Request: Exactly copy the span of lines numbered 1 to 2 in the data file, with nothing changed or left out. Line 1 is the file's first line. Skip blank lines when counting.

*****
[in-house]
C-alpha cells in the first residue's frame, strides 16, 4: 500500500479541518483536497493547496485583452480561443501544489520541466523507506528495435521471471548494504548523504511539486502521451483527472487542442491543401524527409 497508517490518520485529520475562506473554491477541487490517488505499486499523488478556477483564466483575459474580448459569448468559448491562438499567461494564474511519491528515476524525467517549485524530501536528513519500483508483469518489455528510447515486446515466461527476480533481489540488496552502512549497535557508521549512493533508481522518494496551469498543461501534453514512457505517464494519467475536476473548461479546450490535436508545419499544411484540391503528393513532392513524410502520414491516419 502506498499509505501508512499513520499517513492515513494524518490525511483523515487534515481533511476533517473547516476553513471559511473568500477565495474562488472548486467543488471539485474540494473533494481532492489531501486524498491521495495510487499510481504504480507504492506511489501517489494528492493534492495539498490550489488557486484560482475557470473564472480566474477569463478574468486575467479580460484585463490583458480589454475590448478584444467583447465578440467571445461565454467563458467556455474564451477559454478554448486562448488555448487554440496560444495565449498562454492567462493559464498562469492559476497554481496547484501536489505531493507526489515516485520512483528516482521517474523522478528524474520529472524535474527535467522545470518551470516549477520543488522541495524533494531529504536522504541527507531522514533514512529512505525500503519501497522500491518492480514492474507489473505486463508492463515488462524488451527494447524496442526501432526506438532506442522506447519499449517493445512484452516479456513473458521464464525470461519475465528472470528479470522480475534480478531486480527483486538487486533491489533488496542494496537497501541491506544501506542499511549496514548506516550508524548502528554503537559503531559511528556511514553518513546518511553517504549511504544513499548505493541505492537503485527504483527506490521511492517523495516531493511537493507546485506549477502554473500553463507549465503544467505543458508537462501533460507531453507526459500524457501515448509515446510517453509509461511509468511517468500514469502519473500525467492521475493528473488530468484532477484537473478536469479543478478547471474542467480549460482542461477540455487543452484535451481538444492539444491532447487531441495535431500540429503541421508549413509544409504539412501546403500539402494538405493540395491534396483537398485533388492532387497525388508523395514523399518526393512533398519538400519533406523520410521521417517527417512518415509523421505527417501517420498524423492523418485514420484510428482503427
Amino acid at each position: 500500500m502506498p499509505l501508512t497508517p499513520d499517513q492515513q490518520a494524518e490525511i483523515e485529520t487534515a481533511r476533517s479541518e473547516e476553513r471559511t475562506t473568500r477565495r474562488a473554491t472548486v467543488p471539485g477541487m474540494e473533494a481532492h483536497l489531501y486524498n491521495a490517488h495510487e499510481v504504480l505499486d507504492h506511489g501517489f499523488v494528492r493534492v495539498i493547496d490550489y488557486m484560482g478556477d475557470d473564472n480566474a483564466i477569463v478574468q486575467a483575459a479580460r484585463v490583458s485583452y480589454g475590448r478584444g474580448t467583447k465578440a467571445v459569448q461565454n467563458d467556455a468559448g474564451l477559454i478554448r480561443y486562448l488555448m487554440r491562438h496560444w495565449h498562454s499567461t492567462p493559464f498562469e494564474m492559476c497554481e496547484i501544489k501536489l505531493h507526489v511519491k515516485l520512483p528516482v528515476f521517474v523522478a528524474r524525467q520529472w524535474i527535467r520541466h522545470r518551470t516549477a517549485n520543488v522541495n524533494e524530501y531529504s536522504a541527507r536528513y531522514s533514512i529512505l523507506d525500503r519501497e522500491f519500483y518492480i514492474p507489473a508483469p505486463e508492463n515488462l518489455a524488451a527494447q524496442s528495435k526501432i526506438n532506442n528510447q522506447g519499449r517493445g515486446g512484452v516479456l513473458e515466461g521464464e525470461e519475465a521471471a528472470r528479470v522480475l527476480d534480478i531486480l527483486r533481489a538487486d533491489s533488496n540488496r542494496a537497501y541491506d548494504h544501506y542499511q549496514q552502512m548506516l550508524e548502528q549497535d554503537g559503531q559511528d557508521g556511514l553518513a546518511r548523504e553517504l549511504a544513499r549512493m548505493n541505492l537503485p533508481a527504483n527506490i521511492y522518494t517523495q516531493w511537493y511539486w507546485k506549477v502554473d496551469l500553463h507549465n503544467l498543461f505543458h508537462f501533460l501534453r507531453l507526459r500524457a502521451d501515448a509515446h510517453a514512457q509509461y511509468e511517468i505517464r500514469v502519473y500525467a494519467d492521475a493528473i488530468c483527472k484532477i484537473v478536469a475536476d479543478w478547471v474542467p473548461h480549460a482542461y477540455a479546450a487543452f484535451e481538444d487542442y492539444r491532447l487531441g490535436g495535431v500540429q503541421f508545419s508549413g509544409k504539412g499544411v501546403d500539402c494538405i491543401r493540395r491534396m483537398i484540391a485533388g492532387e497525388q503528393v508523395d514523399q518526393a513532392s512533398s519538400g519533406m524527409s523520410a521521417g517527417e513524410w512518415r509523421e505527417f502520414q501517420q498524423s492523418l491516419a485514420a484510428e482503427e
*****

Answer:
[in-house]
C-alpha cells in the first residue's frame, strides 16, 4: 500500500479541518483536497493547496485583452480561443501544489520541466523507506528495435521471471548494504548523504511539486502521451483527472487542442491543401524527409 497508517490518520485529520475562506473554491477541487490517488505499486499523488478556477483564466483575459474580448459569448468559448491562438499567461494564474511519491528515476524525467517549485524530501536528513519500483508483469518489455528510447515486446515466461527476480533481489540488496552502512549497535557508521549512493533508481522518494496551469498543461501534453514512457505517464494519467475536476473548461479546450490535436508545419499544411484540391503528393513532392513524410502520414491516419 502506498499509505501508512499513520499517513492515513494524518490525511483523515487534515481533511476533517473547516476553513471559511473568500477565495474562488472548486467543488471539485474540494473533494481532492489531501486524498491521495495510487499510481504504480507504492506511489501517489494528492493534492495539498490550489488557486484560482475557470473564472480566474477569463478574468486575467479580460484585463490583458480589454475590448478584444467583447465578440467571445461565454467563458467556455474564451477559454478554448486562448488555448487554440496560444495565449498562454492567462493559464498562469492559476497554481496547484501536489505531493507526489515516485520512483528516482521517474523522478528524474520529472524535474527535467522545470518551470516549477520543488522541495524533494531529504536522504541527507531522514533514512529512505525500503519501497522500491518492480514492474507489473505486463508492463515488462524488451527494447524496442526501432526506438532506442522506447519499449517493445512484452516479456513473458521464464525470461519475465528472470528479470522480475534480478531486480527483486538487486533491489533488496542494496537497501541491506544501506542499511549496514548506516550508524548502528554503537559503531559511528556511514553518513546518511553517504549511504544513499548505493541505492537503485527504483527506490521511492517523495516531493511537493507546485506549477502554473500553463507549465503544467505543458508537462501533460507531453507526459500524457501515448509515446510517453509509461511509468511517468500514469502519473500525467492521475493528473488530468484532477484537473478536469479543478478547471474542467480549460482542461477540455487543452484535451481538444492539444491532447487531441495535431500540429503541421508549413509544409504539412501546403500539402494538405493540395491534396483537398485533388492532387497525388508523395514523399518526393512533398519538400519533406523520410521521417517527417512518415509523421505527417501517420498524423492523418485514420484510428482503427